Help Saving 400-CX SA-100 and 100-R Tuner

Discussion in 'Fisher' started by moondogtn, Oct 10, 2017.

  1. moondogtn

    moondogtn AK Subscriber Subscriber

    Messages:
    354
    Location:
    Pleasanton, TX
    Good evening to all the fisher gurus. I am hoping y'all are willing to help a first timer do this as I have never worked on tubes. I have done some solid state repairs with guidance from members here. I am willing to listen. I can solder and know some about electronics. Test equipment I currently have are Goldstar O-scope, DBT, Fluke DMM, Eico Power Supply, and two tube testers. I am pretty stoked to attempt this project providing I can get the much needed guidance necessary not to butcher these units. I believe they are in decent cosmetic shape under the dirt and dust. So far, I didn't do anything to them at all, not even wipe off dust as I want to do this in steps.

    Backstory, I traded a friend for some stuff he wanted and I got this trilogy of Fisher tube equipment. He purchased at an auction and it has not been tested. I am excited to get this and want to do my best to get it back in action. He did wipe down the amp. The preamp has a transformer that isn't original but he included a (functional) triad original transformer in the trade for install.

    I don't have a variac but plan to get one soon. I have a DBT. I am not in a rush as I have work, school, and a family but just want to take my time and do it right.

    I attached some pics. Here is a link to the google album.

    https://photos.app.goo.gl/zKpqyv1AOSTiWUP02

    If more are wanted, please just ask. Thanks

    Edited as I figured I would add the test equipment although I have never used tube tester so I will need to figure that out. Also, added google album.


    Bill
     

    Attached Files:

    Last edited: Oct 11, 2017
  2. dcgillespie

    dcgillespie Fisher SA-100 Clone Subscriber

    Messages:
    8,846
    Location:
    Ball Ground, GA
    Moon -- You'll find plenty of good folks here to help you with your restoration efforts when you get to them. Properly restored, you will really enjoy the pieces you have.

    Until you get to that though, from my post #26 of this thread:

    http://audiokarma.org/forums/index.php?threads/1961-fisher-president-vi-restoration.766491/page-2

    A pic of the bottom of your 400CX would be greatly appreciated. In particular, when turned upside down, with the rear facing you, focusing on the components that are connected to the third tube from the right.

    Otherwise, when you need some help, just ask!

    Welcome to the AK Fisher forum!

    Dave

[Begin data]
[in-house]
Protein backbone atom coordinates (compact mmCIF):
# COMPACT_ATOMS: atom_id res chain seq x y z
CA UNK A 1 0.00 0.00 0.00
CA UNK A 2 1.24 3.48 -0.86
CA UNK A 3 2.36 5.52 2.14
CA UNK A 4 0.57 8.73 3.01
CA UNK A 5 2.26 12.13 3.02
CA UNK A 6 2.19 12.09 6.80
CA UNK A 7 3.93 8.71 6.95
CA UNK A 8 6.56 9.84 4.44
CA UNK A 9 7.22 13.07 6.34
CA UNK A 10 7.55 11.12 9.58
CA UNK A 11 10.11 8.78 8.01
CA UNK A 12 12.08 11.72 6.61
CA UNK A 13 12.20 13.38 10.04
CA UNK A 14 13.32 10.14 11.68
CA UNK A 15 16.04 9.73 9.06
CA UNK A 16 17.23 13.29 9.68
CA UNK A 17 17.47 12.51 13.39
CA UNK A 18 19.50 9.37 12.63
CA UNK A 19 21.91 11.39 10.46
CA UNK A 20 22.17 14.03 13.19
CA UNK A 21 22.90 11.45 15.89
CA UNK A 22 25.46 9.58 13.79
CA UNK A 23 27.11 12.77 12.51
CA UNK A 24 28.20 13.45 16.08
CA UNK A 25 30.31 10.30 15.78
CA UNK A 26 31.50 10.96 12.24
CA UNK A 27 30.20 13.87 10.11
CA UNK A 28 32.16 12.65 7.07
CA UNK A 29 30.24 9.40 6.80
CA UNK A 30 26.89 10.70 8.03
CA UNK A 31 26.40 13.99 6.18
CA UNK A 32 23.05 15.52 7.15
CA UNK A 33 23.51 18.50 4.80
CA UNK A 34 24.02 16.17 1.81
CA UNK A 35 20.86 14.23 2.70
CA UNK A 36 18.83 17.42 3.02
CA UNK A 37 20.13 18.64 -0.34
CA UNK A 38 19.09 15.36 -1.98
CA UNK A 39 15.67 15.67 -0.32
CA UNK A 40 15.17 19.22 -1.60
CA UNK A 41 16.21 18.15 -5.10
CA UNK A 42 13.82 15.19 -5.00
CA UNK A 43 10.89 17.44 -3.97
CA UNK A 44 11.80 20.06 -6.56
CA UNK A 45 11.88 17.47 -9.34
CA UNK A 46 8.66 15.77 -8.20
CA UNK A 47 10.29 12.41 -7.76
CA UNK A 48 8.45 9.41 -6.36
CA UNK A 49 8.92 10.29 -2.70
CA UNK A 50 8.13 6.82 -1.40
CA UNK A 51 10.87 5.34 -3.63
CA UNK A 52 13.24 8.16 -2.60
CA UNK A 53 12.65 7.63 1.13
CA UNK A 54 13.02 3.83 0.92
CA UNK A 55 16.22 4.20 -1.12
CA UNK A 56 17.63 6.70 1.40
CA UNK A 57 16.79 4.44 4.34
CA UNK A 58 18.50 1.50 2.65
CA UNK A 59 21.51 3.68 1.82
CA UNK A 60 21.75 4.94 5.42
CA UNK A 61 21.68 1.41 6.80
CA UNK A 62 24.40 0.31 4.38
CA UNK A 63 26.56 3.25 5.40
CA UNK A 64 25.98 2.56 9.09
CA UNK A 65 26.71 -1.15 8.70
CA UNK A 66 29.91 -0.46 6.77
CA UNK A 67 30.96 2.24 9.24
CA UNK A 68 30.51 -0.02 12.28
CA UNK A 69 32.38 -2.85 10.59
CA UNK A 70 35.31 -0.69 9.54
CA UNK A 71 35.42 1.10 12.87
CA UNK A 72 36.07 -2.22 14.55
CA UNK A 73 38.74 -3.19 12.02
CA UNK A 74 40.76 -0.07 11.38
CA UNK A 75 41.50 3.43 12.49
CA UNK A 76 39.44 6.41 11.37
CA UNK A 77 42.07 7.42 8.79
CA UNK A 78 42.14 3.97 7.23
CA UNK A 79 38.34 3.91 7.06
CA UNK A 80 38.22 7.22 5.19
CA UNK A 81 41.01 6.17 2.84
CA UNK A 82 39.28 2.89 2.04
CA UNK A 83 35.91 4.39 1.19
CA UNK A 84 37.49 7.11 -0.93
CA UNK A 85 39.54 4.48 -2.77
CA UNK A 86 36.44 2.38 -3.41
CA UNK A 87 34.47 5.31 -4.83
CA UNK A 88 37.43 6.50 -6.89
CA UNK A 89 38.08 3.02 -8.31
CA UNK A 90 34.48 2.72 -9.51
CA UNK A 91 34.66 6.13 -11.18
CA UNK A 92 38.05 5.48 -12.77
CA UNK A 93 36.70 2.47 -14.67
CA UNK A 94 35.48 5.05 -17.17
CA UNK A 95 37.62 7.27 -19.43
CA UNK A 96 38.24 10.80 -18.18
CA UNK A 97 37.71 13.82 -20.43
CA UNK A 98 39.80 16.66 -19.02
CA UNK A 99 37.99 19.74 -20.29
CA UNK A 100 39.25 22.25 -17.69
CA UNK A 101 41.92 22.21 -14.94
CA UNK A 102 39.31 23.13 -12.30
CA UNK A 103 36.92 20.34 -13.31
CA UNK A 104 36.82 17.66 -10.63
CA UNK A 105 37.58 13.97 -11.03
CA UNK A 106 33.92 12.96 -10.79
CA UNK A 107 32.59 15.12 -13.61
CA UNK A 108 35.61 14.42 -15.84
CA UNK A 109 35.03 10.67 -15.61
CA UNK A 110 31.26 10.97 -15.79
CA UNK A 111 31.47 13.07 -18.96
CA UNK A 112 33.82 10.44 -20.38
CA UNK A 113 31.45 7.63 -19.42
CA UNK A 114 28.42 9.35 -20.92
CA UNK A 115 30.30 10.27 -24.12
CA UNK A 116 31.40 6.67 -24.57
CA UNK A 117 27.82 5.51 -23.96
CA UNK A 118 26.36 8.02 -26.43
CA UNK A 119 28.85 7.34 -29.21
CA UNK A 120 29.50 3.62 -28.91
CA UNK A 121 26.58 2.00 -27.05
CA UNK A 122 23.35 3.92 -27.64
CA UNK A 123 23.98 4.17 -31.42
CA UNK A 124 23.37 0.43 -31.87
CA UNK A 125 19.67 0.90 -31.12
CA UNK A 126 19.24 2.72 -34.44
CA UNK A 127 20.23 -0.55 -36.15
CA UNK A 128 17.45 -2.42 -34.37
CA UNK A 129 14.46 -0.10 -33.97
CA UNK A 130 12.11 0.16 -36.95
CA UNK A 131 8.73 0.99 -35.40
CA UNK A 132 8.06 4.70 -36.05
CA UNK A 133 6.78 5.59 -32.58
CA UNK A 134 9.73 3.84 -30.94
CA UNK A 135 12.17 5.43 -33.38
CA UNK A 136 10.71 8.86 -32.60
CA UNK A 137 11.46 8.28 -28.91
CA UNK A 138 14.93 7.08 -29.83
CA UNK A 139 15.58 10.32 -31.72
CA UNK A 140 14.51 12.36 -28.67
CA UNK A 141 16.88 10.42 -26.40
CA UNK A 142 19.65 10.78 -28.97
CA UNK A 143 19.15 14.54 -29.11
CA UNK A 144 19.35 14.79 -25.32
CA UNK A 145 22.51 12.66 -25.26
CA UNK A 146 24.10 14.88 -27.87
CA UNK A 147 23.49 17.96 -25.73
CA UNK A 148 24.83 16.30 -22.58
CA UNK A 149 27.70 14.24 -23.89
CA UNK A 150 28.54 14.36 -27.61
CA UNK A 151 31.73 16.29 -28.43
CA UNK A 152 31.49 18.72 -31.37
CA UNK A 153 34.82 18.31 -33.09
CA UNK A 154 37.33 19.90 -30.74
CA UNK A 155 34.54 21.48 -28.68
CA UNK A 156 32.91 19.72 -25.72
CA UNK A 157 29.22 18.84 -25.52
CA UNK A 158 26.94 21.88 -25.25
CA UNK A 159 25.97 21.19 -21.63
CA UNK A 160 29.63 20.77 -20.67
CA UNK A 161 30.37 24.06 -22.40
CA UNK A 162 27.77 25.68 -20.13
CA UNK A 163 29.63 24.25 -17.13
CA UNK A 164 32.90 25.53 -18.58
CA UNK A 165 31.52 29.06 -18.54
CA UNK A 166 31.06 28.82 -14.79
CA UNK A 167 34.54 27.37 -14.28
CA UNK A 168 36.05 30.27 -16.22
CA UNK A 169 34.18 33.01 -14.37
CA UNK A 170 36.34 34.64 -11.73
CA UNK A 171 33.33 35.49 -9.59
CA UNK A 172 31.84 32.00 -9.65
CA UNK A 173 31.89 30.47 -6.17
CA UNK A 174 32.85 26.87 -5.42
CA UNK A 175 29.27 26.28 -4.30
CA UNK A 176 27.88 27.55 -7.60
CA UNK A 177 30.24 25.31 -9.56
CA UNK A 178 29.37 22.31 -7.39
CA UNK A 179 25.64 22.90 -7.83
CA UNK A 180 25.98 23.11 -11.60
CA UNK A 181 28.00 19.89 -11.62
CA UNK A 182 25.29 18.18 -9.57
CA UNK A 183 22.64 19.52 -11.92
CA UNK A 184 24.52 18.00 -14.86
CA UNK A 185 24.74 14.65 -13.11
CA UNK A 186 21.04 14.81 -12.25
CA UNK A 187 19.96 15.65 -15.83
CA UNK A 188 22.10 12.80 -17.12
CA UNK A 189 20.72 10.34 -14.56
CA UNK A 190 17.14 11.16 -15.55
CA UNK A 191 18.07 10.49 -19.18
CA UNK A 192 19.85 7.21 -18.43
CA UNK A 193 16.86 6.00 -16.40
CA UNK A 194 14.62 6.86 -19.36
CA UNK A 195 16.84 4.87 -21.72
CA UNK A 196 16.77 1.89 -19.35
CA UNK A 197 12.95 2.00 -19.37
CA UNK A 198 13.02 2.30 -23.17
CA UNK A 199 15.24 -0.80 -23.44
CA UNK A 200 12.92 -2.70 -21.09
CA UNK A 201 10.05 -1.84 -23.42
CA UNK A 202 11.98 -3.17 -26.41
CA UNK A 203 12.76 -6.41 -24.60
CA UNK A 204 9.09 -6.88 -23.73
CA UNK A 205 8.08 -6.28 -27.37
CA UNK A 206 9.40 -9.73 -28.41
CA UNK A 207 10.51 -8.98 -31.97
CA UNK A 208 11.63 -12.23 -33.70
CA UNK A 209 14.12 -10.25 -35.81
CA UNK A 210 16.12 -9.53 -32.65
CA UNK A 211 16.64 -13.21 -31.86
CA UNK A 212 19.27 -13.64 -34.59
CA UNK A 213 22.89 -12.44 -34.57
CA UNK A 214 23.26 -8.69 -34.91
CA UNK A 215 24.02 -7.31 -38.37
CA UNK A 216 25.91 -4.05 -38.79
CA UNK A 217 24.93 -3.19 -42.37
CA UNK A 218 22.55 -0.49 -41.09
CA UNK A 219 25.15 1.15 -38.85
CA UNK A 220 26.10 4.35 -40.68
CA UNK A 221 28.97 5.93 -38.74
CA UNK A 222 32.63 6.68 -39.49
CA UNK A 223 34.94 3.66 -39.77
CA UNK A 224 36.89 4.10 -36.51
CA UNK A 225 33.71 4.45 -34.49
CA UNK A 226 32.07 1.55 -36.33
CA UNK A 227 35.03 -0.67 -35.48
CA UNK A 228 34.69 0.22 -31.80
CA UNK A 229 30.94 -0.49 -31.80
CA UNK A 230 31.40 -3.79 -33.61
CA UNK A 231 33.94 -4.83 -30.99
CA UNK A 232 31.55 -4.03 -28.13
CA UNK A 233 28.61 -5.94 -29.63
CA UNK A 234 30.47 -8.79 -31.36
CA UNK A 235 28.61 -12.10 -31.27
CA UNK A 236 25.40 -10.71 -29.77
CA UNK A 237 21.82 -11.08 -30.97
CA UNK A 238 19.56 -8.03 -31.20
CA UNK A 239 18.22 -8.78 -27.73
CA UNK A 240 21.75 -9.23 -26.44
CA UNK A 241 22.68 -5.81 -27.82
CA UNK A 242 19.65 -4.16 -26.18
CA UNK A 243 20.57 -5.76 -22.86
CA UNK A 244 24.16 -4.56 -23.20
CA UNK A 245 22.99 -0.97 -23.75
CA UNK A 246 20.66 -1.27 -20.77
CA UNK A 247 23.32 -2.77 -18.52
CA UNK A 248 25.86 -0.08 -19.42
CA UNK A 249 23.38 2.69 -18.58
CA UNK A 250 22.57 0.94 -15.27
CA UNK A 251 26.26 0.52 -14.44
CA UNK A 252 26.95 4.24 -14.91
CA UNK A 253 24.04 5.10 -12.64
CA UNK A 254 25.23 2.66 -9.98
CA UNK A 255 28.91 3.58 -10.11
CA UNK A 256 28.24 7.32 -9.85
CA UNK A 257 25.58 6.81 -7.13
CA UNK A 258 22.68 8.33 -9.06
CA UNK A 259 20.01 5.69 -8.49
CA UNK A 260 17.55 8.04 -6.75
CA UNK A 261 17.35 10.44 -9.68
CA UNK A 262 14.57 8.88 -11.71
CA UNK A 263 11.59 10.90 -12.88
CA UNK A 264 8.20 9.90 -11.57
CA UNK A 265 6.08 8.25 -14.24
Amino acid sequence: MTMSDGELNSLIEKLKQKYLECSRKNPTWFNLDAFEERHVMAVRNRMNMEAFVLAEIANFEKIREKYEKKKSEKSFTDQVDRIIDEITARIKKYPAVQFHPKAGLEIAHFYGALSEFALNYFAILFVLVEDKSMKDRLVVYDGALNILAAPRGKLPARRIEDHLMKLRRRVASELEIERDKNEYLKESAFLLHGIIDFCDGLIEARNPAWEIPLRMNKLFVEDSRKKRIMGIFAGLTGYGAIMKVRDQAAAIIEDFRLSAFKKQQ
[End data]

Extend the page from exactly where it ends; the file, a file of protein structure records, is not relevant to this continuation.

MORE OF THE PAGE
3. Sam Cogley

    Sam Cogley Last of the Time Lords Subscriber

    Messages:
    31,456
    Location:
    SW Missouri
    If the tuner chassis is in good shape, keep an eye out on eBay for a replacement faceplate. Sometimes they're found on otherwise damaged units that are parted out. Helluva nice system you'll have there when you're done!
     
  4. moondogtn

    moondogtn AK Subscriber Subscriber

    Messages:
    354
    Location:
    Pleasanton, TX
    Dave, I appreciate your optimism. I’m hopeful but in uncharted territory. I attached a few pics and also added to the album in google photos. Please let me know if these will suffice or I can get more


    I would like to get started but not sure where to begin.

    Cleanup?
    Power test?
    Purchase variac?

    I noticed one of the 12AT7 tubes is missing on the preamp.

    Sam, I’ll set up a watch on eBay for one and keep an eye out.

    Bill
     

    Attached Files:

  5. dcgillespie

    dcgillespie Fisher SA-100 Clone Subscriber

    Messages:
    8,846
    Location:
    Ball Ground, GA
    Hi Bill -- Thanks so much for the pics. It confirmed what I was looking for.

    Since you're new to tubes, a step at a time is the rule of the day. Certainly get things cleaned up first. Check the stickies on this site about doing that properly (i.e. safely), so that you don't damage any graphics or metalwork in the process. You'll certainly want to replace the one missing 12AT7. Depending on which one is missing, either one or the other channels won't work, or both won't work with one of those tubes missing.

    Your skills and ambition will determine whether to get a variac, or not. Both it and a DBT will let you slowly restart a vintage unit without causing any undue damage. You've already got a DBT, so I'd work with that for the moment. Otherwise, a variac with a builtin watt meter is indispensable if you plan on doing enough work in the future to warrant the purchase.

    It might be best for you to start with the preamp first, because it appears to be the biggest challenge at this point. It appears that someone had to replace the power transformer with external components of unknown specification. As well, unfortunately, there is no Service Manual or schematic available for this rare unit -- unless you came upon one when you acquired these units -- but that shouldn't stop you from doing a basic restoration on it. There will normally be two components that are invariably already bad on this unit -- the selenium rectifier -- originally mounted up high on the inside of the unit near where the phase switch is located, and the can filter capacitor associated with this rectifier that is mounted right in front of where the power transformer normally resides. It appears that the rectifier for this power supply now must be located externally with the new power transformer, because there does not appear to be any inside the unit anymore. For the can, you can either have one custom manufactured (nobody makes an inventory item to replace the original can), or use two discrete caps to replace the original, while leaving the original in place for appearance purposes. These components form a low voltage DC power supply to power most (but not all) of the heaters in the tubes of the unit. When they go bad, the unit will either not operate, or take a very long time to warm up due to the very low voltage produced by the supply for the heaters. You will ultimately want to replace the B+ filter caps as well, but they usually last longer than the DC Heater supply caps do, which is why you start with them first.